We are here for you.

Fr. Robideau seems to be a no-holds-barred kind of priest when it comes to preaching. In the “News and Articles” section, he posts sermons; the ones I looked through seemed to have solid, honest, no-nonsense Church teaching. When I commented on this in an email to Fr. Robideau, he responded, “Jesus never held back so I figure why should I, as long as I speak truth of faith and not from opinion.”

The other main page of the website is devoted to Blessed John XIII Community. I like the section that says:

Are you nervous about going to your first Extraordinary Form Mass?

Don't be. We have a Pew Buddy for you.

We are more than happy to help you. We have people willing to sit with you and help you follow along in our Latin/English books so you know exactly what is going on.

We all remember our first time. It is an exciting time so forget being nervous and come and be spiritually enrichened through this ancient rite of the Catholic Mass.

I haven’t been to Lansing to experience all of this first hand, but I find it very encouraging toknow that there are groups of the faithful who want this to happen, that there are priests like Fr. Robideau willing to serve the faithful in this way, and that there are bishops like Bishop Boyea who actually seem to support it.

Tuesday, April 9, 2013

Some Comments on "Priesthood in Crisis"

Having seen references to Fr. Matthew Despard in the news recently, I was prompted to read his controversial book, Priesthood in Crisis. Fr. Despard writes of his own personal experience and knowledge of the gay subculture within the Church in Scotland, and he is not afraid to name names, dates, places, and events. He notes in the preface that

Fr. Matthew Despard
This is a book that I do not want to write…I write it “more in sorrow than in anger”. I write it, to a degree, out of the pain of my own victim hood. But more than anything, I write it because it must be written.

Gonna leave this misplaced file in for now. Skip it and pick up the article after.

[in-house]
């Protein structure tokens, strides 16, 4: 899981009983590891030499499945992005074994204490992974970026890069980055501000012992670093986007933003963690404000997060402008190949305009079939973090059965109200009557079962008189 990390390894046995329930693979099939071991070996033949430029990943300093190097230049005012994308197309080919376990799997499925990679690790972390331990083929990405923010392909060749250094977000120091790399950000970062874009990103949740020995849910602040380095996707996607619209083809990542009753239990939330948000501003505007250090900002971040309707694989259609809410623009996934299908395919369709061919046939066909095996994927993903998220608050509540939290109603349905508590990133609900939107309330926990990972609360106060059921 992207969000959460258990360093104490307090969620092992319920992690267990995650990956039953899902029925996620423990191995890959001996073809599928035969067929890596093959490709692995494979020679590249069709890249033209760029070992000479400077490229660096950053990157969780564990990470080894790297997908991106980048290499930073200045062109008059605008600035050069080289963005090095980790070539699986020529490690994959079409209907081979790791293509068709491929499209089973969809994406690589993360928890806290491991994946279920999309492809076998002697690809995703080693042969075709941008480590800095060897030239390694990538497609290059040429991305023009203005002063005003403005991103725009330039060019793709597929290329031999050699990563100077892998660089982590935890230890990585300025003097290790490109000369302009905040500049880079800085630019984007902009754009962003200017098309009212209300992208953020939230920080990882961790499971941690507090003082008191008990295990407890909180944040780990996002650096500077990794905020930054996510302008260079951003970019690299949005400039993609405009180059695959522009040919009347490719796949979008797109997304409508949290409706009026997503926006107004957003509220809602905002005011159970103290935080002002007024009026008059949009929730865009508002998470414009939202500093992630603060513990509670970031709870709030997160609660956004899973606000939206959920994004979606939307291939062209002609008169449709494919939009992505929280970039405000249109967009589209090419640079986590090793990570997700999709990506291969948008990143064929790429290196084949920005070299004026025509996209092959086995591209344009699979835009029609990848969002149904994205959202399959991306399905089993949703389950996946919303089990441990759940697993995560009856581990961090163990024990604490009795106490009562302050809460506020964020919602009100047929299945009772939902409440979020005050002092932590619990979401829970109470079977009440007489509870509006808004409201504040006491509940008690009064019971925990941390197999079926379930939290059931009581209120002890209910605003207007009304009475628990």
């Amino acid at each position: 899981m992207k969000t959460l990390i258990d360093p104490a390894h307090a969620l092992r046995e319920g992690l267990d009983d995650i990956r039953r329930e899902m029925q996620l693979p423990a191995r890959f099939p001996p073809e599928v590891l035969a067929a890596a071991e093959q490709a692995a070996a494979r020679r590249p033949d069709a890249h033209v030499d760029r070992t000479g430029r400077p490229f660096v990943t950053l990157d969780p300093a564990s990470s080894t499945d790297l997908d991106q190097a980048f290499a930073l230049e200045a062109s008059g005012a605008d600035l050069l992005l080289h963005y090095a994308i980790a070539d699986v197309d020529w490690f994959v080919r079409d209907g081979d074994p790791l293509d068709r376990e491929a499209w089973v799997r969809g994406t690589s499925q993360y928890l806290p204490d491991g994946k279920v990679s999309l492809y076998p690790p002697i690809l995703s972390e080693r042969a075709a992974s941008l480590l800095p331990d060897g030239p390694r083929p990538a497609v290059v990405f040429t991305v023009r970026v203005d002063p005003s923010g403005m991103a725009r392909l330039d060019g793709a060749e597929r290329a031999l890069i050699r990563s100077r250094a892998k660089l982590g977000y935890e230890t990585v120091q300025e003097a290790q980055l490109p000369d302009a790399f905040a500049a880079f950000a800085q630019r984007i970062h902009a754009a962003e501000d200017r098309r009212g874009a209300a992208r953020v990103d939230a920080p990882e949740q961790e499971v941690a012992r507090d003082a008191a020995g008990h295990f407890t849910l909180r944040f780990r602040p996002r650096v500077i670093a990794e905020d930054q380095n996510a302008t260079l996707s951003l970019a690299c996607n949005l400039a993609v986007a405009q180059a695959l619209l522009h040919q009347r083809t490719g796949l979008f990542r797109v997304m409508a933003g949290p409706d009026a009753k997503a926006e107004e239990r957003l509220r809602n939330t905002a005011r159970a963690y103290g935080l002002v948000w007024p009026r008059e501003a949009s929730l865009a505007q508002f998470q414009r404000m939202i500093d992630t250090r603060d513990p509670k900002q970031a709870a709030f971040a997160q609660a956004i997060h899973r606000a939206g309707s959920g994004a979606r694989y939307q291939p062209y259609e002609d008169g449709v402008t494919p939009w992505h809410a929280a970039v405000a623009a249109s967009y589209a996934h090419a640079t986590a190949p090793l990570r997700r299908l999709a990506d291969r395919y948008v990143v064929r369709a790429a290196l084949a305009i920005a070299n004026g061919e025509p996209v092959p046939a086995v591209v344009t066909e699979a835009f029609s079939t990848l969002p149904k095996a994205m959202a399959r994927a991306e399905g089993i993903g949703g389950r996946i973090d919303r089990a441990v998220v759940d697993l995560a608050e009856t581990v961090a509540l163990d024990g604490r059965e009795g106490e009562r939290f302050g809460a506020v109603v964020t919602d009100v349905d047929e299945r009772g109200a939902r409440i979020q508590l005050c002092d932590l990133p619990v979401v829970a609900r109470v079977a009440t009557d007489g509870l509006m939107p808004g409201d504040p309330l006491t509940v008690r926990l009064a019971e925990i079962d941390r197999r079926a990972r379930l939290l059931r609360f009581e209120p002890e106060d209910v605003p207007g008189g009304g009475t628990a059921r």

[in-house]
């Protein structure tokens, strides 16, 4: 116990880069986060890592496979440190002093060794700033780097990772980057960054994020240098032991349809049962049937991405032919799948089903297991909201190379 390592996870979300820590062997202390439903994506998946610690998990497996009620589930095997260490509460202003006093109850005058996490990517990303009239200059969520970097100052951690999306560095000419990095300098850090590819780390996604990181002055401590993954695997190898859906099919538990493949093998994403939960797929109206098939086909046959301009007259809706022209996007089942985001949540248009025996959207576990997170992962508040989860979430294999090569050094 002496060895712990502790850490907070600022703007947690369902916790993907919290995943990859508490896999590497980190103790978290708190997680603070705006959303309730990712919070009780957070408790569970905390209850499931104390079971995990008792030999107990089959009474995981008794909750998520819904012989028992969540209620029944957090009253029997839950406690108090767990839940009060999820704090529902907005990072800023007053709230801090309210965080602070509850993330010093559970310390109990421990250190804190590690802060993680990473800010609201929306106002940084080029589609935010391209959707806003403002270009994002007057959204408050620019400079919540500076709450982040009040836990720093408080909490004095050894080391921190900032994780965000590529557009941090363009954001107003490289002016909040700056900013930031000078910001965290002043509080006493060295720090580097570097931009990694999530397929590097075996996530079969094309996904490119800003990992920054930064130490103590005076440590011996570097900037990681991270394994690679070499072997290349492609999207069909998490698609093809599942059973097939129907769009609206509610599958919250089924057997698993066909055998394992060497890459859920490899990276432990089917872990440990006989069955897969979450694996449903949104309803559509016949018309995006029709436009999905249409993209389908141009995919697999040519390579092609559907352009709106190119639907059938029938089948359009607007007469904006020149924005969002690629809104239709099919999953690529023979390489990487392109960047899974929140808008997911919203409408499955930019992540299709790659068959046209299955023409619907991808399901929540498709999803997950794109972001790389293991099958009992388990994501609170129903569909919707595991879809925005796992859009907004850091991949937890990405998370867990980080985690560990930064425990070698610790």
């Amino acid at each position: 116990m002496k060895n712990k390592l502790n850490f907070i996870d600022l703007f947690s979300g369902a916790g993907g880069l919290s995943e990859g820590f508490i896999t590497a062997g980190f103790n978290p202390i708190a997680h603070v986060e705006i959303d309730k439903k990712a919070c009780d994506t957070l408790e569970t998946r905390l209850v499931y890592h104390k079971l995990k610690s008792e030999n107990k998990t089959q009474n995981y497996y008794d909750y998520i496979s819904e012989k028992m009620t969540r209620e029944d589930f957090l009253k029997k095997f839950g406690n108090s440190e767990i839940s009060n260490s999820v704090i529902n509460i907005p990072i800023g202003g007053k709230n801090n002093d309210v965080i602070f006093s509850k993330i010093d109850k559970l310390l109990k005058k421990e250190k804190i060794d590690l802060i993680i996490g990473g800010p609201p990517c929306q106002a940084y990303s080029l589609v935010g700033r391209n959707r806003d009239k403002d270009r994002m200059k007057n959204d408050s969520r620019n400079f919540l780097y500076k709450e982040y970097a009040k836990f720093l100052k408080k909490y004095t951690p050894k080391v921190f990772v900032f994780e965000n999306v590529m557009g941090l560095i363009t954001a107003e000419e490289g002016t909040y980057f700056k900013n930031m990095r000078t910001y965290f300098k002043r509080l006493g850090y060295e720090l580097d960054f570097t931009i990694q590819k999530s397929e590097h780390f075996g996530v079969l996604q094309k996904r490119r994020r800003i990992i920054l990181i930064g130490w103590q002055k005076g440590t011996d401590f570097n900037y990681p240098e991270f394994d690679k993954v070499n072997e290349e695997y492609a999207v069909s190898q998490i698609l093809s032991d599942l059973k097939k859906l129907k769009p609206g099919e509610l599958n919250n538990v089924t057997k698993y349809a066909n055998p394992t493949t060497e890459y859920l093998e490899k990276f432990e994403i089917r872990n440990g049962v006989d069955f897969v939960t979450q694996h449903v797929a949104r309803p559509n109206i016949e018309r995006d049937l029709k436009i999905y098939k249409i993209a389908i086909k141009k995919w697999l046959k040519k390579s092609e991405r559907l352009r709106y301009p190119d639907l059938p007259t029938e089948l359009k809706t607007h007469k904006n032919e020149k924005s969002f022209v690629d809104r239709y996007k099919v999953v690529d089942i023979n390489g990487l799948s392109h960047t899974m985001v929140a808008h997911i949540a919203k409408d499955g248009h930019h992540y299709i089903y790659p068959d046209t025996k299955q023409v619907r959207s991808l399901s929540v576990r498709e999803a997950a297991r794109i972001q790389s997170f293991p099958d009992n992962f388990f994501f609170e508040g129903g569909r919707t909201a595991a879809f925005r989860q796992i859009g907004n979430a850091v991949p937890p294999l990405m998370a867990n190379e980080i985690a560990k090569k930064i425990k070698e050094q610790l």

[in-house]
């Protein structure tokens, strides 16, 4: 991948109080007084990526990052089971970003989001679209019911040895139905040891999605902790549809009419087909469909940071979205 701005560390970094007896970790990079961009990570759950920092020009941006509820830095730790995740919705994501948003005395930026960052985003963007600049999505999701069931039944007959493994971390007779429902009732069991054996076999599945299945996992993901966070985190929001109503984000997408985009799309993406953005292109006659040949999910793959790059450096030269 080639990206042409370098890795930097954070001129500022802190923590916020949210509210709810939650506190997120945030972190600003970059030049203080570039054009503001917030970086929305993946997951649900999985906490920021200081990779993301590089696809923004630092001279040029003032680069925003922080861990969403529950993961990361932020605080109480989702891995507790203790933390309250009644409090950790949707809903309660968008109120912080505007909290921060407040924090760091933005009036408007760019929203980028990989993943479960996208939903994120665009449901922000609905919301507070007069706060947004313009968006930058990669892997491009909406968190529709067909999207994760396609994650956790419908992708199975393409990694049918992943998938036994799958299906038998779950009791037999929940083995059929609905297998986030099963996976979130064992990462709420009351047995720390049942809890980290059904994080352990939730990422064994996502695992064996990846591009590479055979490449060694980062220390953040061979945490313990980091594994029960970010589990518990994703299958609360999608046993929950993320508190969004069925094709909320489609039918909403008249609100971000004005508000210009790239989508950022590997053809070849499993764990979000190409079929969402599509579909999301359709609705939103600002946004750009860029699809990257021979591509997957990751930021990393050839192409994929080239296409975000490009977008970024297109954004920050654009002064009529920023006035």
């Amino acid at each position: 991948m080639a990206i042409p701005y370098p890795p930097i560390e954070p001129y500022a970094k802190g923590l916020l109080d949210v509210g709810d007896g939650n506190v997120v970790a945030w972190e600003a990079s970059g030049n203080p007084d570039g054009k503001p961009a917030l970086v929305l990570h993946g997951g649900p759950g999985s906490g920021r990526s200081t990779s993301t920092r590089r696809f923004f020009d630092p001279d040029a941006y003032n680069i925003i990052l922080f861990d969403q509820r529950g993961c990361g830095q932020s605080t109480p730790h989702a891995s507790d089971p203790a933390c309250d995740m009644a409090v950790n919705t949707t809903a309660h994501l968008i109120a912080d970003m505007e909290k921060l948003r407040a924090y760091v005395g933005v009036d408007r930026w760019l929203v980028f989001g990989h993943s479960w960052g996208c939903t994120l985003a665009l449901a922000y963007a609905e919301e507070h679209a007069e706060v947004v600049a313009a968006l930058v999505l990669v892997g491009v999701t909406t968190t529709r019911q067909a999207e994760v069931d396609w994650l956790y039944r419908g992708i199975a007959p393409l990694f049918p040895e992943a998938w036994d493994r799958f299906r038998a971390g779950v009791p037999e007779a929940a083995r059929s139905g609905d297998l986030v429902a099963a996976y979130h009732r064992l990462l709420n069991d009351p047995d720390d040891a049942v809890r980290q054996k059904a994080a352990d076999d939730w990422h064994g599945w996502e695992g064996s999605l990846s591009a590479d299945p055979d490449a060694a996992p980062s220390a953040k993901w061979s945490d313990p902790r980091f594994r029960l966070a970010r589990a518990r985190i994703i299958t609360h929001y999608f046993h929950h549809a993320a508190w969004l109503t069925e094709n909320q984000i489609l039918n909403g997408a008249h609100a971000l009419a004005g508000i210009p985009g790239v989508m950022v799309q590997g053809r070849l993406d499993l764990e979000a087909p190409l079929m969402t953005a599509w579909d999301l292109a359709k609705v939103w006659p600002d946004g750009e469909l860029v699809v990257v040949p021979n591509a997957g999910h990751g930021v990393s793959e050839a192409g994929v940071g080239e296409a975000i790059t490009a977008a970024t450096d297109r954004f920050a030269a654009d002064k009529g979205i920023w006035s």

Good-by, Good Men (by Michael S. Rose) documented and discussed the homosexual crisis in seminaries in the United States; Fr. Despard does the same regarding not only the seminaries in Scotland, but the Church hierarchy as well. Fr. Despard speaks almost exclusively from his own experience, citing instance after instance where he was pressured by homosexual priests to engage in inappropriate behavior, and was ostracized when he refused to comply.  Worse than “ostracized”, he was persecuted.

And his troubles aren’t going to cease with the recent attention given his book. It was published in 2010, but recently became available on Kindle (see this story for some background on the Scottish Church’s troubles, and some quotes from the book). Another  story states that friends of Fr. Despard say he “fears he could be stripped of his priesthood”. The story notes that diocesan officials deny that this is even being considered.

Near the end of the book, Fr. Despard makes some good general points about the loss of faith in both the laity and the clergy. He starts with the question, “Why are Catholics turning their backs on traditional doctrine and morality?” Indeed! And we can include Catholics at all levels of the hierarchy in that question! Fr. Despard examines the question further (all emphases mine):